This bugs me (question regarding Dental Anesthesiologists)

Discussion in 'Anesthesiology' started by TecmoBowl, Jun 22, 2008.

  1. TecmoBowl

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    There's a dental anesthesiologist finishing up his training at my program who is flat out boasting about how he's setting up an ambulatory practice, having people (other anesthesiologists) work for him, and of course, taking some off the top. That's fine since that's how many businesses seem to run anyway...you've got the worker bees and the queen bee(s). My issue is this- WHY ARE OUR PROGRAMS TRAINING OTHER PROFESSIONS TO DO WHAT WE DO?? Are we not cheapening ourselves? Moreover, there are no practice restrictions once this sub-group finish their "dental anesthesia" training. Shouldn't we MDAs define our territory? Or better yet, stop training these so called "dental anesthesiologists", and keep our demand up. I'm not trying to start a riot here but it's obvious our / ASA's lack of practice definitions and parameters is making it to loose and continues to add to the threat of our field being viewed as "easy". Maybe I should write this to the ASAPAC but what do you guys/gals think?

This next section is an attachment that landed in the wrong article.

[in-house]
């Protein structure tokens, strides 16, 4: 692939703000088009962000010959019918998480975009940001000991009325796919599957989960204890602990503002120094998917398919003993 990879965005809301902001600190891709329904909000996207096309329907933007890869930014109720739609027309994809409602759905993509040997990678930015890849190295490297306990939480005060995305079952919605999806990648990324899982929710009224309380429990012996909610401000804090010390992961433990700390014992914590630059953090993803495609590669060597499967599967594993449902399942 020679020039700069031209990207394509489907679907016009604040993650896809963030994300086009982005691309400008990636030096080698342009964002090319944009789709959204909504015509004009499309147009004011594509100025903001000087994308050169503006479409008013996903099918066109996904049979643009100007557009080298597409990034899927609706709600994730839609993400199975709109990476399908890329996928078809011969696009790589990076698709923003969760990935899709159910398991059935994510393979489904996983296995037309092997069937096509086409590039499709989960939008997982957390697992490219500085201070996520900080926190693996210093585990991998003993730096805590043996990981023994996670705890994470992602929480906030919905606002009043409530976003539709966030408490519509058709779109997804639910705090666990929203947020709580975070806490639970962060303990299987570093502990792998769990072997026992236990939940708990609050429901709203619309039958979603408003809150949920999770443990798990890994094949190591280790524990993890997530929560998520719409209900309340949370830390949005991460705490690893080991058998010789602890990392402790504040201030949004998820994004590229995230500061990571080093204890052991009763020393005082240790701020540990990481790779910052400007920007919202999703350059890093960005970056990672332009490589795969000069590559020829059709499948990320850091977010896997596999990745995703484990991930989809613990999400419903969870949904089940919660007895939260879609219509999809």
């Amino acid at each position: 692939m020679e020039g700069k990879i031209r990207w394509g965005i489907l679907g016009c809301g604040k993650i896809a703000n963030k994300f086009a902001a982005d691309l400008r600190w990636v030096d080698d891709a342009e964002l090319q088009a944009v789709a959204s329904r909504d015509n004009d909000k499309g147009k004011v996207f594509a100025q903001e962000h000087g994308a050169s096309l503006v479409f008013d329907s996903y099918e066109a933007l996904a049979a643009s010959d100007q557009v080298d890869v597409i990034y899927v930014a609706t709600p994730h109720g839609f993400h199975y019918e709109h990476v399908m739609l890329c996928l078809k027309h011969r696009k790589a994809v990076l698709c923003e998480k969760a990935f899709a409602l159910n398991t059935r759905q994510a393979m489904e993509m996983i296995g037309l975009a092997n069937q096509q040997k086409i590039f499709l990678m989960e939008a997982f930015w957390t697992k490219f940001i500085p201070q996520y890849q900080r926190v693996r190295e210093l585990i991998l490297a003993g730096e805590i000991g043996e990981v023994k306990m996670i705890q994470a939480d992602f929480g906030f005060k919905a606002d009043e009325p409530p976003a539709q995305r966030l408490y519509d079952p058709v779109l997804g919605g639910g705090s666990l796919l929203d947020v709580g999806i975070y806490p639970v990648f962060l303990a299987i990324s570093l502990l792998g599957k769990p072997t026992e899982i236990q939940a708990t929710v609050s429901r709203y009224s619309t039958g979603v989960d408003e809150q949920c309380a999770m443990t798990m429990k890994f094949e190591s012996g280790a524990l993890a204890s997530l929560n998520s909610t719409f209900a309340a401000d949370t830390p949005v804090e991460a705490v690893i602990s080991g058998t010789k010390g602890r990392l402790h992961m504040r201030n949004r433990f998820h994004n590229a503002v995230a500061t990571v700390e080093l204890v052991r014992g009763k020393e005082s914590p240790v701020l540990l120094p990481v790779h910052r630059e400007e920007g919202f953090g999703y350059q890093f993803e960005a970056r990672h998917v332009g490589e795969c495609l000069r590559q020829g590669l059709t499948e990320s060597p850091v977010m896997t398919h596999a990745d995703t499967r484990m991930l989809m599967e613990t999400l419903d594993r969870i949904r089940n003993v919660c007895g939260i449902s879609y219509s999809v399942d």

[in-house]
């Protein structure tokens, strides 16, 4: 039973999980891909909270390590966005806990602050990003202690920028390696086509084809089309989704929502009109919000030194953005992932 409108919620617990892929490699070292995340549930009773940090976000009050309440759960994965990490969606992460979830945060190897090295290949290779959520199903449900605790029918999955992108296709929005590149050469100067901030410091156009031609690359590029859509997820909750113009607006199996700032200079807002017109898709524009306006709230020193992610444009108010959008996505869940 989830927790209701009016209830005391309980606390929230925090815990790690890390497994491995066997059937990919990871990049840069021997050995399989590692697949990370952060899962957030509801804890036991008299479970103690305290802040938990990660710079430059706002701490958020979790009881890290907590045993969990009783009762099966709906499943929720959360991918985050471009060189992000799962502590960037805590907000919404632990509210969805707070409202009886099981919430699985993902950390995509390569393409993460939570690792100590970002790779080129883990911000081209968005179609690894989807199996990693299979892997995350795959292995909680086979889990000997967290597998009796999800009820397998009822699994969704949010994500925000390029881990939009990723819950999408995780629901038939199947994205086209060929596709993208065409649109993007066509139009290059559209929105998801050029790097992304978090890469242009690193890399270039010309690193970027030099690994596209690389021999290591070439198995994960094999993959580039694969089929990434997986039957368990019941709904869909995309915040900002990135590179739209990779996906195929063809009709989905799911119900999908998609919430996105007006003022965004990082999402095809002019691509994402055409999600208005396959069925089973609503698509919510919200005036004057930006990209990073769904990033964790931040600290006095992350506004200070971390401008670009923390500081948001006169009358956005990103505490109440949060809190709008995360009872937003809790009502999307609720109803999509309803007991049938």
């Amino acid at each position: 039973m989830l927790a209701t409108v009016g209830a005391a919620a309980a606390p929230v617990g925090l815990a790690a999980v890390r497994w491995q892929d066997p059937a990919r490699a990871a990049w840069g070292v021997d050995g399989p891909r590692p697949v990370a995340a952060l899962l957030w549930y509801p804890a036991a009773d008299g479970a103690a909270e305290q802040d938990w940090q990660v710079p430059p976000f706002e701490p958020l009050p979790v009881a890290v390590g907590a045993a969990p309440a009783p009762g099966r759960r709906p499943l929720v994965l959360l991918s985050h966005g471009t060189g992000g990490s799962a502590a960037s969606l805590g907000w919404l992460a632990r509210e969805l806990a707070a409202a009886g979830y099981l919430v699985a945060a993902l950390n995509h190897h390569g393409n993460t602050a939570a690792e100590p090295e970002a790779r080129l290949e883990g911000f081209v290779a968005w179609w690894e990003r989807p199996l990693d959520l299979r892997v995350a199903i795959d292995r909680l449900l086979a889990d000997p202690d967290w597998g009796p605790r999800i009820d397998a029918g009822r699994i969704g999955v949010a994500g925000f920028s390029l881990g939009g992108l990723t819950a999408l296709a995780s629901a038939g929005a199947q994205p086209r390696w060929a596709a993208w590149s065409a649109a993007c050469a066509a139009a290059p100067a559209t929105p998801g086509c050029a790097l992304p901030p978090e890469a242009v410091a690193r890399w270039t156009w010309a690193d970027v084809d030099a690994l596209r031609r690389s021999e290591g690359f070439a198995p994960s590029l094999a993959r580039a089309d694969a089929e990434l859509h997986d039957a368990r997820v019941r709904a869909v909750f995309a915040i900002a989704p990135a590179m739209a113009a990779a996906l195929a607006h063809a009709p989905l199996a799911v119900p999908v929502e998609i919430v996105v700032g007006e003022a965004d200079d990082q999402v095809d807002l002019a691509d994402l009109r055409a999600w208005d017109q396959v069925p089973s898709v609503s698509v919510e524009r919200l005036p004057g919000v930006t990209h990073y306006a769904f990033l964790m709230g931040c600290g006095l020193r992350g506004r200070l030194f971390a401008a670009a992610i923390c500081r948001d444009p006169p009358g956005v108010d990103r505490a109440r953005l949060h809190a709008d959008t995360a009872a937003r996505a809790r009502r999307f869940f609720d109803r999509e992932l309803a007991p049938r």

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  3. urge

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    What kind of training do dental anesthesiologists have?
     
  4. TecmoBowl

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    Honestly, the training isn't bad. I mean at most institutions, it's clear what Residents are- cheap labor. For that matter, the Dental Anesthesia Resident is viewed the same. They do general cases, yes they intubate too! The mechanics are the same- background knowledge and overall case exposure less than MD Anesthesiologists pursuing it as their sole occupation. I mean they have it really good- bill for dental procedure and the anesthetic. Maybe I should go back to Dental school! My objection is why are we cheapening our field? Ultimately, it's not knowledge/passion/training that wins out- it seems like business savvy does- I mean it's really the wild, wild west sometimes. I have no objection to that- it's just geeze lets not keep making our field so easily accessible to EVERYONE.
     
  5. ucsfgaspain

    ucsfgaspain ASA Member